“Making it more affordable for farmers to produce food will make it more affordable for families to buy food,” said Franco Terrazzano, CTF Federal Director. “The House of Common passed legislation to expand the carbon tax exemption for farmers. In fact, MPs have passed that legislation twice.

“The Senate needs to stop sitting on its hands and pass this legislation immediately.””

Of course, there’s one key reason the Liberals & NDP won’t adjust their own policies in a way that would bring down food prices: It would deprive them of scapegoats.

Ignorant populism

Over and over again, we see members of the legacy media deride Pierre Poilievre as a ‘populist,’ attempting to lump him in with politicians like Donald Trump.

However, if you actually look at the substance of what Pierre Poilievre is offering compared to what Justin Trudeau & Jagmeet Singh are offering, you’ll see that it’s Trudeau & Singh who are far more populist.

Now, we are referring to populism in a negative context. Populism can be positive when it is based on truly expanding the participation of the population, or making democratic institutions more accessible and responsive. For example, instituting elections for the Canadian Senate would be a ‘populist’ move and would positively benefit Canadian democracy by giving voters more of a say over who governs our country.

But populism can also be a negative force.

The dark side of populism

The dark side of populism is when it is based upon appeals to ignorance and is used to advance policies that are based on punishing an easily identifiable group of people or organizations rather than addressing a problem at a deeper level.

By ‘summoning’ the heads of the grocery chains to Ottawa, Justin Trudeau is attempting to single out representatives of an industry. He knows they can’t just magically cut prices (all of them cutting prices at the same time after a meeting would be the kind of industry ‘collusion’ that the government supposedly abhors), and he knows that his demand puts them in politically untenable position.

But that’s the point.

Trudeau – and Singh – want Canadians to forget that our economic woes are largely the result of Liberal+NDP policy, and instead blame others.

That’s a classic populist move, something we can see been utilized around the world by authoritarian/quasi-authoritarian leaders in countries like Venezuela, Hungary, Turkey, and many other regions that are struggling due to economic incompetents having centralized power.

Poilievre’s populism, or Poilievre’s practicality?

When looking at Pierre Poilievre’s political appeal, it is actually not all that populist – at least in the negative sense of populism discussed above.

Poilievre repeatedly discusses economic/monetary fundamentals, such as the link between money printing, deficit spending, and inflation.

Poilievre focuses on things he can actually control.

For example, the federal government does not have the authority to order grocery stores to cut food prices, yet that is basically what Trudeau & Singh are implying.

What the federal government can do is repeal the carbon tax and stop strangling the energy sector, in order to bring down the cost of energy, bring down the cost of transportation and thus bring down the price of food.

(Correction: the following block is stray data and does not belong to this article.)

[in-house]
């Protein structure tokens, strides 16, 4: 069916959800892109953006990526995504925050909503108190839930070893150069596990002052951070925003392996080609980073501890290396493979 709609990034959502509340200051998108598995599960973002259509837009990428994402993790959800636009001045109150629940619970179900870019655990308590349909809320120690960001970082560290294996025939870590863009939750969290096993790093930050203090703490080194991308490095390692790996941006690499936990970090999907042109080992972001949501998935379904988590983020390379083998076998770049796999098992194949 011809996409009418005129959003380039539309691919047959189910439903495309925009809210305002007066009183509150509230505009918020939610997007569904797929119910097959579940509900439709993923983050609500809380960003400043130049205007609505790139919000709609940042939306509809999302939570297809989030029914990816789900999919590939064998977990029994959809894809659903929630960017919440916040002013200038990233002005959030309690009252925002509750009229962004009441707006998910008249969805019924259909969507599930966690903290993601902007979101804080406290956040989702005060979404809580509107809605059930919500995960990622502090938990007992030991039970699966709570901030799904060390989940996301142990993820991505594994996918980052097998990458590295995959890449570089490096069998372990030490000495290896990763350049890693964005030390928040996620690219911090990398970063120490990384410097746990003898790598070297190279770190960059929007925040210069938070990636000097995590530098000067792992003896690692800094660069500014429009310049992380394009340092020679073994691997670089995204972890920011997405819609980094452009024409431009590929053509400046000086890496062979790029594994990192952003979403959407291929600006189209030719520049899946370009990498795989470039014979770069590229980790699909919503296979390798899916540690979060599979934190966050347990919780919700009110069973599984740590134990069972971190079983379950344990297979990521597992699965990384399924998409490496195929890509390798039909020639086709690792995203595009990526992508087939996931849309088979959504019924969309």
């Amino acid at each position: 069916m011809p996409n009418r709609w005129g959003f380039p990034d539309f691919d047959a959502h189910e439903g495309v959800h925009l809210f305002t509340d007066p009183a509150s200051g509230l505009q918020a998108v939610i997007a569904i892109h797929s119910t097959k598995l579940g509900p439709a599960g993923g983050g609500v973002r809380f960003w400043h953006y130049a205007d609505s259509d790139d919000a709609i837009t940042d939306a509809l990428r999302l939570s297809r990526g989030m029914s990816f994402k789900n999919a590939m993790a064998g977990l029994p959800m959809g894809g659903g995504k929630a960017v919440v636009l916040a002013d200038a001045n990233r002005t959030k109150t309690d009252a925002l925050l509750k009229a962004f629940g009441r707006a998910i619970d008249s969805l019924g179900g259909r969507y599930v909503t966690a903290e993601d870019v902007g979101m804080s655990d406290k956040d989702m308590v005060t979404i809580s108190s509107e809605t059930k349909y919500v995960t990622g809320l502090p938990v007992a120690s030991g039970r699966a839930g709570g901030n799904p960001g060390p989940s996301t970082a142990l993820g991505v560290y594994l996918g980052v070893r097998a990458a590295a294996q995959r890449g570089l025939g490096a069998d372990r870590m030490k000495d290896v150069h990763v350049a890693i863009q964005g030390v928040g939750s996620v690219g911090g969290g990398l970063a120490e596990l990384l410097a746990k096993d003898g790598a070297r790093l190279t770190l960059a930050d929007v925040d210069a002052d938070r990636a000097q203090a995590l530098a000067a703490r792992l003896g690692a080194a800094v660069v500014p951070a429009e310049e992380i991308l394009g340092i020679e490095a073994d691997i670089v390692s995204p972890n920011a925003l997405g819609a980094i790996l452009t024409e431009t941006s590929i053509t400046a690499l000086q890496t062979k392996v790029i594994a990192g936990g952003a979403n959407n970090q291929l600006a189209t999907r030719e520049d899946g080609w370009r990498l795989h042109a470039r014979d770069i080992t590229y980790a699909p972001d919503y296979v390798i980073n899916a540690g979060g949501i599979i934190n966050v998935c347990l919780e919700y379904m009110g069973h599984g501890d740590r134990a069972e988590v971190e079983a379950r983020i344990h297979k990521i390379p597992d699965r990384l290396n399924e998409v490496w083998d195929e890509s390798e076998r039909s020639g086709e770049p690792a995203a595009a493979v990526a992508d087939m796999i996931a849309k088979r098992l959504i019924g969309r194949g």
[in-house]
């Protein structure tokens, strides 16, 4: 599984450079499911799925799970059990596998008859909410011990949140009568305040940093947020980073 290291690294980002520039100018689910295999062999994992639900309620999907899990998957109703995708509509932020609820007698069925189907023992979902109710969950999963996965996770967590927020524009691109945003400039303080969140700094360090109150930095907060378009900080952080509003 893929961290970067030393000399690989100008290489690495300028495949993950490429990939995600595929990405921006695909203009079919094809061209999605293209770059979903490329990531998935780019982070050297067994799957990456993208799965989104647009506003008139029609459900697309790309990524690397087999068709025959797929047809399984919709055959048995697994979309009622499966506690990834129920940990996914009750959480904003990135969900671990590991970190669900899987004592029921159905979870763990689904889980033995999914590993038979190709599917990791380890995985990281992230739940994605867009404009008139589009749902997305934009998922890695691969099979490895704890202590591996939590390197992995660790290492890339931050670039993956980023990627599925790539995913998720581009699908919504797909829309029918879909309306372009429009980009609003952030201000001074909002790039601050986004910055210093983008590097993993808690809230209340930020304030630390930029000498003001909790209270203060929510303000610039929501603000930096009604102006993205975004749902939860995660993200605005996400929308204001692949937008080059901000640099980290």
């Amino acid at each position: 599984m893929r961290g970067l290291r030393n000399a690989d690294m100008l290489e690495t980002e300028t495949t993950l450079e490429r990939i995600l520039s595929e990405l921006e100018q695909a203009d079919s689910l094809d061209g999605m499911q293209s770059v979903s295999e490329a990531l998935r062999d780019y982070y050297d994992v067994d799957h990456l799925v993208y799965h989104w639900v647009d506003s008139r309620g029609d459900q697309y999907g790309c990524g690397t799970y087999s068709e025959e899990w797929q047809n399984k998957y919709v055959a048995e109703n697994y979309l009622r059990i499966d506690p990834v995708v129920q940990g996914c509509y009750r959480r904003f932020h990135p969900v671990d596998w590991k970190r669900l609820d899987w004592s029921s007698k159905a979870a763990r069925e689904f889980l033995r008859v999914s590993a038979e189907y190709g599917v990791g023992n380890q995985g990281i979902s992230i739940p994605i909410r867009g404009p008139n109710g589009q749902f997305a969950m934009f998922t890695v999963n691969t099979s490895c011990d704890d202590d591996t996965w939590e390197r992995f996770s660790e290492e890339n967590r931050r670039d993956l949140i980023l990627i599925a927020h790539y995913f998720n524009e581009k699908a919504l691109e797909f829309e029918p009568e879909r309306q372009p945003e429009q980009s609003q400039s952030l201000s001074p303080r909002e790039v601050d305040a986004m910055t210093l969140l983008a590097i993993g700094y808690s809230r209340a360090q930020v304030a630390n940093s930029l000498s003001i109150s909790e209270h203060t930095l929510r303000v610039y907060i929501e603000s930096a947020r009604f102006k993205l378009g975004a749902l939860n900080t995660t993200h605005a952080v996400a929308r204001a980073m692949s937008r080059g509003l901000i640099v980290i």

The federal government can also help restore the purchasing power of Canadians by getting spending under control, which would ease inflationary pressures and provide space for the Bank of Canada to halt or reverse interest rate hikes over time.

Similarly, when it comes to housing, Poilievre focuses on what he could actually control as Prime Minister. The federal government provides substantial amounts of funding to municipalities. Tying that funding to housing approval is well-within the legitimate power and scope of the federal government.

So, rather than call Poilievre a populist, it would be more accurate to call him a practical leader. He focuses on practical measures, rather than overly ideological/utopian ideas. He looks at what can actually be done, and works within that space.

A Prime Minister, not a dictator

This difference between a practical focus or an ignorant populist focus is incredibly important.

Leaders like Justin Trudeau who indulge in the use of ignorant populism to scapegoat people/organizations and distract from their own failed policies often become more and more authoritarian over time.

Watching Trudeau stand in front of his MPs and blame grocery stores for high food prices, and then make a big deal of ‘summoning’ them to Ottawa smacked of the kind of thing you see in authoritarian states, or democratic countries sliding in an authoritarian direction.

The Prime Minister of Canada should be focusing on managing the federal government, not giving orders to private companies.

In a free country, the Prime Minister does not get to dictate prices set by businesses – unless those businesses are voluntarily competing for a government contract – which is obviously not the case when we talk about the nationwide grocery sector.

Our country is supposed to have a Prime Minister, not a dictator.

If we want to preserve our democratic institutions, we must speak out against the scapegoating rhetoric being used by Justin Trudeau and Jagmeet Singh, and make sure our elected leaders know to stay within the bounds of their actual authority.

Spencer Fernando

Photo – Twitter